“He succeeds me as duke of Cornwall and takes on the responsibilities for the Dutchy of Cornwall, which I have undertaken for more than five decades today. I am proud to create him, Prince of Wales, to Tywysog Cymru (Wales), the country whose title I’ve been so greatly privileged to bear during so much of my life and duty with Catherine beside him, our new prince and princess of Wales will, I know, continue to inspire and lead our national conversation.”
“Helping to bring the marginal to the centre ground where vital help can be given. I want also to express my love for Harry and Meghan as they continue to build their lives overseas….”
Even the Queen’s youngest son, Prince Andrew, though having been a little worse for reputation in papers these last few months, has agreed to take care of one of the late Queen’s most beloved animals, her Corgis, with his ex-wife, Sarah Ferguson, whom Royal sources say, ‘The Duchess bonded with Her Majesty over dog walking and riding horses and even after her divorce, she would continue her great friendship with Her Majesty, by walking the dogs in Frogmore and chatting.’
This is according to an article in the Guardian, noting that the late Queen had owned over thirty of the Welsh-breed of cattle dogs, descended from her first ever Corgi, Susan, eventually having two around her, one of which belonged to her father, called Rozavel Golden Eagle, but nicknamed Dukey, which stuck. Eventually, the then Princess was allowed to have her own, named Lady Jane, in 1944, for her eighteenth birthday present, which made the popularity of Corgis soar high amongst registration for kennel clubs, just as her father’s Corgi had done previously in 1936.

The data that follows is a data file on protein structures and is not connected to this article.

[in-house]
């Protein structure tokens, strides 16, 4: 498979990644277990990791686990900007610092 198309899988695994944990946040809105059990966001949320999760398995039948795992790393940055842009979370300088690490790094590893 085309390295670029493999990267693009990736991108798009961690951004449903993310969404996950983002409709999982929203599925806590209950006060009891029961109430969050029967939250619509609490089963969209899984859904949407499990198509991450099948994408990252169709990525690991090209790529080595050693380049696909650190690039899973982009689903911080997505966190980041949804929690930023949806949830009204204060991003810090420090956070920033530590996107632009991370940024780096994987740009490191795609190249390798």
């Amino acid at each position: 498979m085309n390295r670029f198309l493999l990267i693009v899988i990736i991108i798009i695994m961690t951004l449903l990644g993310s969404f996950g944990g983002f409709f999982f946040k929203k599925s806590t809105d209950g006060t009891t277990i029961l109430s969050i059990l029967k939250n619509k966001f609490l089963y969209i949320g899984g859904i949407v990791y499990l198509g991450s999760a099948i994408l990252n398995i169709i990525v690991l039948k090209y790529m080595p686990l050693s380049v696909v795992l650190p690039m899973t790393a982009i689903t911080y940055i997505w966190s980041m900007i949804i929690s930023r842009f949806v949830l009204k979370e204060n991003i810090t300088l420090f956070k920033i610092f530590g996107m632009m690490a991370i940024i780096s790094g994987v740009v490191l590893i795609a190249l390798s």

(Picture by Julian Parker/UK Press)
Susan accompanied the Queen to many places, including being smuggled in the Royal carriage, in a rolled-up rug, and even on her honeymoon with Phillip, to each Palace the Queen stayed at and had their own stocking at Christmas, filled with appropriate dog-friendly gifts.
Three dogs now remain, in the family, including a Dorgi, which is named because the Queen and her sister came up with the portmanteau for the crossbreed before it was popular to do so.
The Dorgi is called Candy, who is known for being able to do tricks, and two Corgi’s called Muick, which is the Scottish variant of Mick, and Sandy. They’ll now live with Sarah Fergusson and her ex Husband, Prince Andrew.
Fergusson said in tribute to her ex-mother-in-law, “To me, she was the most incredible mother-in-law and friend,” she said.
“I will always be grateful to her for the generosity she showed me in remaining close to me even after my divorce. I will miss her more than words can express.”
The remaining Corgis and dachshund cross Corgis, also known as Dorgis, will now live at Royal Lodge with the Queen’s youngest and his wife.
Now though, more tributes are sure to come from even more who knew the late Queen personally, as her funeral is arranged to be at Westminster Abbey on September nineteenth, as a State funeral, following a private service at St George’s Chapel.
As many have had to learn shortly after the first few events surrounding the late Monarch’s death, God saved the Queen; long live the King...